NEWS

Gov’t fears defections over strike law change

DORA ANTONIOU

TAGS: Church, Politics, Diplomacy

As lawmakers debate the latest multi-bill of economic reforms demanded by creditors, ahead of a vote expected next Monday, concerns are growing within the ranks of the leftist-led government of possible defections by MPS angry with yet another round of concessions. 

Senior government officials have sought to rally MPs by pointing to Greece’s scheduled exit from its third international bailout this summer. 

However, the upbeat rhetoric has done little to appease the concerns of some on the fringes of SYRIZA over concessions on key principles that the leftist party had defended while in opposition – such as the protection of the properties of overindebted Greeks and the right to strike. 

The multi-bill includes provisions facilitating foreclosures on properties of overindebted Greeks and making it harder for unions to call strikes.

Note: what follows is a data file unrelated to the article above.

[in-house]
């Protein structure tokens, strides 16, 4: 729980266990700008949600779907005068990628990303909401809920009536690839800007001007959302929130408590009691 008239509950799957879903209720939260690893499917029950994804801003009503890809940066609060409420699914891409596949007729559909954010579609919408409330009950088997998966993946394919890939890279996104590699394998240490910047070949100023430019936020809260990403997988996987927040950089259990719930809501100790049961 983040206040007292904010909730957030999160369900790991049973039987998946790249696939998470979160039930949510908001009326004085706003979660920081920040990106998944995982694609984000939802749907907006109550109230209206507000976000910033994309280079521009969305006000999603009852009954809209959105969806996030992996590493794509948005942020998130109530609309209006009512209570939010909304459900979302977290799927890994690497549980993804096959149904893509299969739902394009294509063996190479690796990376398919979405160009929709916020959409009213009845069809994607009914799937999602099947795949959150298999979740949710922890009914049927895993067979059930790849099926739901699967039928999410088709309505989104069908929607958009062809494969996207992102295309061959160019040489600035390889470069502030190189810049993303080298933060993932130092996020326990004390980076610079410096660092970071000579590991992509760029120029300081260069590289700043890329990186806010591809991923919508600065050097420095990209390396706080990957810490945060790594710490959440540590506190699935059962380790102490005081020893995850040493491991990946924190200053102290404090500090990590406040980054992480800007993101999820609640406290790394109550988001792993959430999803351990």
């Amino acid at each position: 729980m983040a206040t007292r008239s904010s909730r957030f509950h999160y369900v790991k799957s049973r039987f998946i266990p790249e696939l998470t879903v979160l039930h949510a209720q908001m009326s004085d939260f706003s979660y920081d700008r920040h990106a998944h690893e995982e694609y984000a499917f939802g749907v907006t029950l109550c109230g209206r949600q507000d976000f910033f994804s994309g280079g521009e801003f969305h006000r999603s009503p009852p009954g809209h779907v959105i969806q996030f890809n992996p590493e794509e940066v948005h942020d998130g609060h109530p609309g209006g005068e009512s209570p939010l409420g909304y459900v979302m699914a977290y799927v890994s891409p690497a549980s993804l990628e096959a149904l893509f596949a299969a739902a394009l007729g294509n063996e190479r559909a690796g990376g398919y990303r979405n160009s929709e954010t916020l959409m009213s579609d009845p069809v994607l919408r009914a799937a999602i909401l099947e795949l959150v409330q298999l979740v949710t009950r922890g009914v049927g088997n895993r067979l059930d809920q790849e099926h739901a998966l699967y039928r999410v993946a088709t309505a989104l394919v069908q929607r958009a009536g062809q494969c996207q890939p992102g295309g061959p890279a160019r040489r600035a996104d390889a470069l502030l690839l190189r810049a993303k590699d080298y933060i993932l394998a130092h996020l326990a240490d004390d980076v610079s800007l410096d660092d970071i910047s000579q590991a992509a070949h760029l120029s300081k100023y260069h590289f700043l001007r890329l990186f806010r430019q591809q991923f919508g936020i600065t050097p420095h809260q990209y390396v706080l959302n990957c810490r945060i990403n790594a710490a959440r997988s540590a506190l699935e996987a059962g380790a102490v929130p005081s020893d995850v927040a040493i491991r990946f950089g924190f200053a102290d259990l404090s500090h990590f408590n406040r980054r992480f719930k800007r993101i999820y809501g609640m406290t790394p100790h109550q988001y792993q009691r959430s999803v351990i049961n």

The provision relating to strike action will not affect the right to strike as such, as far-leftist unionists have claimed.

But it will oblige unions to gather a greater number of votes from their members in order to call a strike: at least 50 percent, compared to the current minimum of a third. 

SYRIZA MP Yiannis Theonas on Wednesday became the first leftist lawmaker to differentiate his position from the party line on the strike provision.

In comments to Skai, Theonas said that changes to unionists’ strike rights should not be legislated, adding that SYRIZA MPs had yet to discuss the provision in question.

The comments fueled concern within the ranks of the government about other possible skeptics, particularly within SYRIZA’s radical Group of 53, often a source of defections.

However, government officials insist that any reservations will be overcome and the bill will pass into law.

Speaking to Real FM on Wednesday, goverment spokesman Dimitris Tzanakopoulos noted that the change to the strike law was not a choice of the leftist-led administration.

“It is not a political choice that we would have taken had we not been under [foreign] supervision,” he said, adding that the compromise could have been more painful if creditors had had their way.

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